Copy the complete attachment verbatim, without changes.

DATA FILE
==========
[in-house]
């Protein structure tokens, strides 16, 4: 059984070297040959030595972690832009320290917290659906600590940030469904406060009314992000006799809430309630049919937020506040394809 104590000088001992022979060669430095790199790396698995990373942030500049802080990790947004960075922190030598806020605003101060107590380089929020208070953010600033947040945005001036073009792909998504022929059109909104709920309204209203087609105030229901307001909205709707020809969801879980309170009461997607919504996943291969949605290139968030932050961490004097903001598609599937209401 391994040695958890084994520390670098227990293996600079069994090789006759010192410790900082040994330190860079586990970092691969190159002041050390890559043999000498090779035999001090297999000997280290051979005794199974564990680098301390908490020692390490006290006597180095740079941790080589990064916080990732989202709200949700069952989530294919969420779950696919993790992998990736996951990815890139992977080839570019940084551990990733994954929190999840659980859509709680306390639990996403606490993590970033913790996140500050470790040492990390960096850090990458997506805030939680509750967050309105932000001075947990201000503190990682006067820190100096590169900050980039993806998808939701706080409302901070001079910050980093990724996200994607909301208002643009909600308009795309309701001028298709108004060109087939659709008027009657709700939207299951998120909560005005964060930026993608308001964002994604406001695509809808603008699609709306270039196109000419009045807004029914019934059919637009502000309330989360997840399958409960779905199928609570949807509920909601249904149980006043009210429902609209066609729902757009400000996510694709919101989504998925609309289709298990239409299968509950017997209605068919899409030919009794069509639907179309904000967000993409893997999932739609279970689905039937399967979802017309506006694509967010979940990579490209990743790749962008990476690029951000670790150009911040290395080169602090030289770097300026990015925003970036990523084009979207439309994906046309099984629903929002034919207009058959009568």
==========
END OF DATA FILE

[in-house]
């Protein structure tokens, strides 16, 4: 059984070297040959030595972690832009320290917290659906600590940030469904406060009314992000006799809430309630049919937020506040394809 104590000088001992022979060669430095790199790396698995990373942030500049802080990790947004960075922190030598806020605003101060107590380089929020208070953010600033947040945005001036073009792909998504022929059109909104709920309204209203087609105030229901307001909205709707020809969801879980309170009461997607919504996943291969949605290139968030932050961490004097903001598609599937209401 391994040695958890084994520390670098227990293996600079069994090789006759010192410790900082040994330190860079586990970092691969190159002041050390890559043999000498090779035999001090297999000997280290051979005794199974564990680098301390908490020692390490006290006597180095740079941790080589990064916080990732989202709200949700069952989530294919969420779950696919993790992998990736996951990815890139992977080839570019940084551990990733994954929190999840659980859509709680306390639990996403606490993590970033913790996140500050470790040492990390960096850090990458997506805030939680509750967050309105932000001075947990201000503190990682006067820190100096590169900050980039993806998808939701706080409302901070001079910050980093990724996200994607909301208002643009909600308009795309309701001028298709108004060109087939659709008027009657709700939207299951998120909560005005964060930026993608308001964002994604406001695509809808603008699609709306270039196109000419009045807004029914019934059919637009502000309330989360997840399958409960779905199928609570949807509920909601249904149980006043009210429902609209066609729902757009400000996510694709919101989504998925609309289709298990239409299968509950017997209605068919899409030919009794069509639907179309904000967000993409893997999932739609279970689905039937399967979802017309506006694509967010979940990579490209990743790749962008990476690029951000670790150009911040290395080169602090030289770097300026990015925003970036990523084009979207439309994906046309099984629903929002034919207009058959009568």